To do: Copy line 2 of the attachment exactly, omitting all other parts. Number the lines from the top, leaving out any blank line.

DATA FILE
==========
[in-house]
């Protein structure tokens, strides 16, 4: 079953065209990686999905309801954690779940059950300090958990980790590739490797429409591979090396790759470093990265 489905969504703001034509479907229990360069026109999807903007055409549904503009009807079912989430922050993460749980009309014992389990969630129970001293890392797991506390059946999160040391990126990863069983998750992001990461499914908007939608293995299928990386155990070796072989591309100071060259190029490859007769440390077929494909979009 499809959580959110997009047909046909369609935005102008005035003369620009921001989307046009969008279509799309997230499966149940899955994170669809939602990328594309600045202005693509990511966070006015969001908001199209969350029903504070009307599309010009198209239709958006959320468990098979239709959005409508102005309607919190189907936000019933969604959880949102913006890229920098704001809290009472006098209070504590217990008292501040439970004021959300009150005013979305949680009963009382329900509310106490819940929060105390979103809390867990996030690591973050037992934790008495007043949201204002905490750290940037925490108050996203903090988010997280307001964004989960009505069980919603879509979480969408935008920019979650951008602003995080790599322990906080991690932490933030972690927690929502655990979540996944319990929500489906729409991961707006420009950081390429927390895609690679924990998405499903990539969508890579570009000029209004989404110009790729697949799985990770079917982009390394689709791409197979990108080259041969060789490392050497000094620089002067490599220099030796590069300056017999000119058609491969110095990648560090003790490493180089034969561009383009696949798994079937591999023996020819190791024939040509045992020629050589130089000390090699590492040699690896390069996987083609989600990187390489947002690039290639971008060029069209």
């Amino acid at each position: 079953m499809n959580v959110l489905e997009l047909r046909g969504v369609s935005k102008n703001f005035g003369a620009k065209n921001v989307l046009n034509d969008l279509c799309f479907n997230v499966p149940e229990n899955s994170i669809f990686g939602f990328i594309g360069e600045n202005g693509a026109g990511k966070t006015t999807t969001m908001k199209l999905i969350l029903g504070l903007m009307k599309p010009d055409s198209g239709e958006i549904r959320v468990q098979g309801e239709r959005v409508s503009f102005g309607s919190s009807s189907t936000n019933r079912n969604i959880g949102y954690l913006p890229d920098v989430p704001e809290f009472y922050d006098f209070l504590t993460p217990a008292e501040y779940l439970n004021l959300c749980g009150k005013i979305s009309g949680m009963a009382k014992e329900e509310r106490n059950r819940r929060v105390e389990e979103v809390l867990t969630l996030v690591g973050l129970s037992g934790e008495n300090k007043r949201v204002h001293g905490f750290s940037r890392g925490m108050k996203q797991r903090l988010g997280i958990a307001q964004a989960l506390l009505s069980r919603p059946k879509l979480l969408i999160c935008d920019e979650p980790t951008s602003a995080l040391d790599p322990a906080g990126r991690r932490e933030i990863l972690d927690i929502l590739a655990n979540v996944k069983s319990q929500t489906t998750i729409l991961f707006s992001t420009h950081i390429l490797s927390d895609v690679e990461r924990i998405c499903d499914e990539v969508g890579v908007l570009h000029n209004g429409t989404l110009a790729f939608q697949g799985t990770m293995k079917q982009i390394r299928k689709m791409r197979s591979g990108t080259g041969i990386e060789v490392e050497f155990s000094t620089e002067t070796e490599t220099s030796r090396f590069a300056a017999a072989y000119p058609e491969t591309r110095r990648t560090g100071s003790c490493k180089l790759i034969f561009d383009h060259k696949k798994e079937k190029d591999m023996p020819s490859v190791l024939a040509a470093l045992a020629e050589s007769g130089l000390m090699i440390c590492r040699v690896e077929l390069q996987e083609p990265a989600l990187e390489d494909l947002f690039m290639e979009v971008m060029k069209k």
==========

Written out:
């Protein structure tokens, strides 16, 4: 079953065209990686999905309801954690779940059950300090958990980790590739490797429409591979090396790759470093990265 489905969504703001034509479907229990360069026109999807903007055409549904503009009807079912989430922050993460749980009309014992389990969630129970001293890392797991506390059946999160040391990126990863069983998750992001990461499914908007939608293995299928990386155990070796072989591309100071060259190029490859007769440390077929494909979009 499809959580959110997009047909046909369609935005102008005035003369620009921001989307046009969008279509799309997230499966149940899955994170669809939602990328594309600045202005693509990511966070006015969001908001199209969350029903504070009307599309010009198209239709958006959320468990098979239709959005409508102005309607919190189907936000019933969604959880949102913006890229920098704001809290009472006098209070504590217990008292501040439970004021959300009150005013979305949680009963009382329900509310106490819940929060105390979103809390867990996030690591973050037992934790008495007043949201204002905490750290940037925490108050996203903090988010997280307001964004989960009505069980919603879509979480969408935008920019979650951008602003995080790599322990906080991690932490933030972690927690929502655990979540996944319990929500489906729409991961707006420009950081390429927390895609690679924990998405499903990539969508890579570009000029209004989404110009790729697949799985990770079917982009390394689709791409197979990108080259041969060789490392050497000094620089002067490599220099030796590069300056017999000119058609491969110095990648560090003790490493180089034969561009383009696949798994079937591999023996020819190791024939040509045992020629050589130089000390090699590492040699690896390069996987083609989600990187390489947002690039290639971008060029069209």